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To maximize profits a firm need not sell the output at the highest price. As a matter of fact in most cases trying to increase the price will result in a loss in revenue and may ultimately lead to a decrease in the profits made. Selling at the highest price may be possible only in the case of a monopoly or where the output is an essential product and has very little price elasticity of demand.
We usually consider a market with perfect competition for the analysis of the optimum price to be charged and the optimum quantity to be produced. In perfect competition the price at which the output has to be sold is its marginal price.
As there is an unlimited demand for the output, the producer can manufacture as much as it likes but it can sell it only at the marginal price. The higher the production, the higher are the profits made.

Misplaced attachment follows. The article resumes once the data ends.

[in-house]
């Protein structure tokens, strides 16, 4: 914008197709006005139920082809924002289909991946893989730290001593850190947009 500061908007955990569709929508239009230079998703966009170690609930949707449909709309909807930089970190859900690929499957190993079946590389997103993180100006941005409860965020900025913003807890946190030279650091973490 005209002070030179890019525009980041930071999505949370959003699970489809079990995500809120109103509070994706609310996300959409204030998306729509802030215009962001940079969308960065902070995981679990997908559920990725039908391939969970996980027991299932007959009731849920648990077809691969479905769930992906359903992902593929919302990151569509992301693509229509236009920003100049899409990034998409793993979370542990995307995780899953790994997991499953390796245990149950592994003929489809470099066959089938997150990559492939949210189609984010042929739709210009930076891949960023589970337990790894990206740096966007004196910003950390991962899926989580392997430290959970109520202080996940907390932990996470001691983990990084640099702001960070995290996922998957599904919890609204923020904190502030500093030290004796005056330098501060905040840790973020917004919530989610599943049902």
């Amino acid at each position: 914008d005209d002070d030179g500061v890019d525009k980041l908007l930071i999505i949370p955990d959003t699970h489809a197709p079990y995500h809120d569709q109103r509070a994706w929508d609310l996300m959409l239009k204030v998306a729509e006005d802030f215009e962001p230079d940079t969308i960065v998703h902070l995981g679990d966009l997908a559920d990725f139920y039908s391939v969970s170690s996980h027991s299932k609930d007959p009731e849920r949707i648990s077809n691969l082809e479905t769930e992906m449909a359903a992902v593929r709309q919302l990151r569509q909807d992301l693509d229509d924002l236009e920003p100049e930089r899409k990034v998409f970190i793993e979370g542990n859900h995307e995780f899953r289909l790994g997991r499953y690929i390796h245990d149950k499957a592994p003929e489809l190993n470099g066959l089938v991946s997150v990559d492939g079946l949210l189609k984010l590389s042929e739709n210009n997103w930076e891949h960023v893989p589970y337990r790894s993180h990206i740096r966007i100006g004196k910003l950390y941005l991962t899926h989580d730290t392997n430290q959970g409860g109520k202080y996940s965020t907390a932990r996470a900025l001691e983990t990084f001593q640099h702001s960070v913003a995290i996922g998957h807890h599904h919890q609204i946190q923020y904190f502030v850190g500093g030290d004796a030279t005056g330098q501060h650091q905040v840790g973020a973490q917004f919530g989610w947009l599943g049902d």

There is one rule that is always true with regard to maximizing profits. It is true for every product in every market structure. The rule is that a firm maximizes its profits when it produces and sells the quantity of product at which the marginal cost of producing the product is equal to the marginal revenue gained when the product is sold (the MC = MR point). A firm must adjust its price so as to produce at that profit maximizing point.
If a firm raises its price above that point, it will sell fewer of its products. This will cause the firm to make less profit than it would have at the lower price. The firm must then lower the price so that the equilibrium quantity for the product reaches the MC = MR point.
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